This week's interview guest with Eric S. Raymond. We got a *lot* of good questions, forwarded the moderators' favorites to Eric, and he not only answered the ones we sent him but - extra cool - picked some more out of the crowd and answered them, too. Read the complete session (below) and if you have something you want to add, go ahead. If Eric has time, he'll jump in and respond, because, well, he's just that kind of guy. ;) Note: questions marked with * are the ones Eric added to the moderators' selections.
Astute readers know why you've reluctantly taken a position as a Linux evangelist, open source sociologist, and prime target. Taking the opposite approach, is there anything which would convince you to step down, that your posts were no longer necessary?
This is not meant to be inflammatory ... it's just a roundabout way of asking how far along your goals are, and what your plans will be if you ever meet them.
Three things could cause me to step down:
- One: someone emerging to do the public-advocate job clearly better than I do.
- Two: Linux's market share going over 50%. (Cool down, BSD guys -- I'd be equally pleased to see some other open-source Unix win, it just doesn't seen very likely at this point).
- Three: a collapse in Microsoft's stock price. That would mean the end of effective FUD and countermarketing against open source.
A while ago, we read from you that being the Open Source advocate you are was wearing you down and influencing your life very badly. Did you cut down on advocating and did it help? In other words, did you get your life back?
Not really. Something more remarkable happened instead; the community responded to my distress call by growing up a little. I got letters of apology from some of the worst flamers. Many people in the rest of the community started pressuring the pinheads who had been making my job harder to shut up or get constructive.
I have also cut down somewhat on my travel schedule, but not as much as I thought earlier this year I would have to. I'm also demanding (and getting) better travel conditions -- business class instead of the cheap seats in coach. It makes a difference, more of one than I would have thought.
Stephen Williams asks*:
I'm glad to see that, after a three-year break, the Jargon File has been updated over the past few months. Is version 5.0.0 in the works? Are there any plans to release an update to the print version, The New Hacker's Dictionary, any time soon?
I've discussed the possibility with people at O'Reilly. That might be my second-to-next book, after "The Cathedral and the Bazaar" and before "The Art Of Unix Programming" (which is about half-done now but could take me another nine months to finish). Whether I go with O'Reilly or the publisher of the previous editions (MIT Press) the fourth edition of TNHD seems likely to come out next year sometime.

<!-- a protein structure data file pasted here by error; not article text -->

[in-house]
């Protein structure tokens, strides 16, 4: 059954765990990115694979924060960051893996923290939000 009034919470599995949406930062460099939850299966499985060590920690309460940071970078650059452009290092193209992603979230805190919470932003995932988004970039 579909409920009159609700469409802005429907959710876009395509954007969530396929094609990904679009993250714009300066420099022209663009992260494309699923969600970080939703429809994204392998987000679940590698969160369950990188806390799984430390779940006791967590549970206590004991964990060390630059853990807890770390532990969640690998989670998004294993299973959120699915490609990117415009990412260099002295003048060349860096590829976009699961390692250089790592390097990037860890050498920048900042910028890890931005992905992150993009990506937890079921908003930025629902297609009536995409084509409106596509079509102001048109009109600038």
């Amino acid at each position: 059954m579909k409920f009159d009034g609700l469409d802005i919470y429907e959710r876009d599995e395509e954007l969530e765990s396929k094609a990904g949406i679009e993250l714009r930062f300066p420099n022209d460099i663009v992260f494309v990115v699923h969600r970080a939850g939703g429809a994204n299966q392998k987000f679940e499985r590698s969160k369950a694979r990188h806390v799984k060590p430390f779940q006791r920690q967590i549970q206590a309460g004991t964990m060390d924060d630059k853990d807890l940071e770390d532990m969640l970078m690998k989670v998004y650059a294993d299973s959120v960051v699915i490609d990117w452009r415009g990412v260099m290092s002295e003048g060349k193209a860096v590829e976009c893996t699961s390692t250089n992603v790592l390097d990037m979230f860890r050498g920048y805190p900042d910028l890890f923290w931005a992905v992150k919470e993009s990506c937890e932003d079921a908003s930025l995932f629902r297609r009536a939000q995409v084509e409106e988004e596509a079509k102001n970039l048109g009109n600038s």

Tom Christiansen asks:
I don't know how to ask this question without it sounding like stirring the pot, but what about the growing chasm between free software (giftware) and GNU software (the viral kind, not the nice LGPL kind)? This is a real issue for some people in some situations. Think about the many BSD resellers and vendors who have custom packaging in highly competitive fields, like video editing? Doesn't the friction hurt everyone? Apple has turned to BSD not Linux, and the GPL is cited as one reason why. This seems to be devisive. There are no end of flamewars on /. and elsewhere, and the heat diminishes the light. What kind of reconciliation is possible? Or is "take no prisoners" just the way it has to work?
I don't see a chasm there, Tom. After all, we're all still writing and exchanging code. We're all using basically the same set of licenses. I don't think there are properly two different movements at all, outside the imaginations of a few rather fanatical partisans on both sides.
Here is the reality test: if you're running a project and someone sends you a patch, will you stop to enquire whether that person is a member of the correct faction before you apply it? I don't think so...
So despite the verbal fireworks and philosophical disputes, we're all hackers together. What unites us is more important than what divides us.